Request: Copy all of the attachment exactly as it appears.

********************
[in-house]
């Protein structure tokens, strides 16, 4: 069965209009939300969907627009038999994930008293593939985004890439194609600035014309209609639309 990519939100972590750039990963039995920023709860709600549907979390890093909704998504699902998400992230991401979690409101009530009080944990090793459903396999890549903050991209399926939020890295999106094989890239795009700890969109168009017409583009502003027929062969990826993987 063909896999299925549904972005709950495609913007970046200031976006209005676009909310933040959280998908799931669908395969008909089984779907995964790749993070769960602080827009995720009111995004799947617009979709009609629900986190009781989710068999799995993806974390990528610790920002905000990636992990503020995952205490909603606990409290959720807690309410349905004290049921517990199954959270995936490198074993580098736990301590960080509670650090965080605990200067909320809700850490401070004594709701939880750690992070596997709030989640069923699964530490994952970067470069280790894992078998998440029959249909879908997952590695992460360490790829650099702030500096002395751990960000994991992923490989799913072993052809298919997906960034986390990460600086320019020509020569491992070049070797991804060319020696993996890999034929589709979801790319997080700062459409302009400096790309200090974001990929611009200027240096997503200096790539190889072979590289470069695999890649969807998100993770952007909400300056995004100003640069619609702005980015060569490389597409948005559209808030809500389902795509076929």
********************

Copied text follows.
[in-house]
């Protein structure tokens, strides 16, 4: 069965209009939300969907627009038999994930008293593939985004890439194609600035014309209609639309 990519939100972590750039990963039995920023709860709600549907979390890093909704998504699902998400992230991401979690409101009530009080944990090793459903396999890549903050991209399926939020890295999106094989890239795009700890969109168009017409583009502003027929062969990826993987 063909896999299925549904972005709950495609913007970046200031976006209005676009909310933040959280998908799931669908395969008909089984779907995964790749993070769960602080827009995720009111995004799947617009979709009609629900986190009781989710068999799995993806974390990528610790920002905000990636992990503020995952205490909603606990409290959720807690309410349905004290049921517990199954959270995936490198074993580098736990301590960080509670650090965080605990200067909320809700850490401070004594709701939880750690992070596997709030989640069923699964530490994952970067470069280790894992078998998440029959249909879908997952590695992460360490790829650099702030500096002395751990960000994991992923490989799913072993052809298919997906960034986390990460600086320019020509020569491992070049070797991804060319020696993996890999034929589709979801790319997080700062459409302009400096790309200090974001990929611009200027240096997503200096790539190889072979590289470069695999890649969807998100993770952007909400300056995004100003640069619609702005980015060569490389597409948005559209808030809500389902795509076929």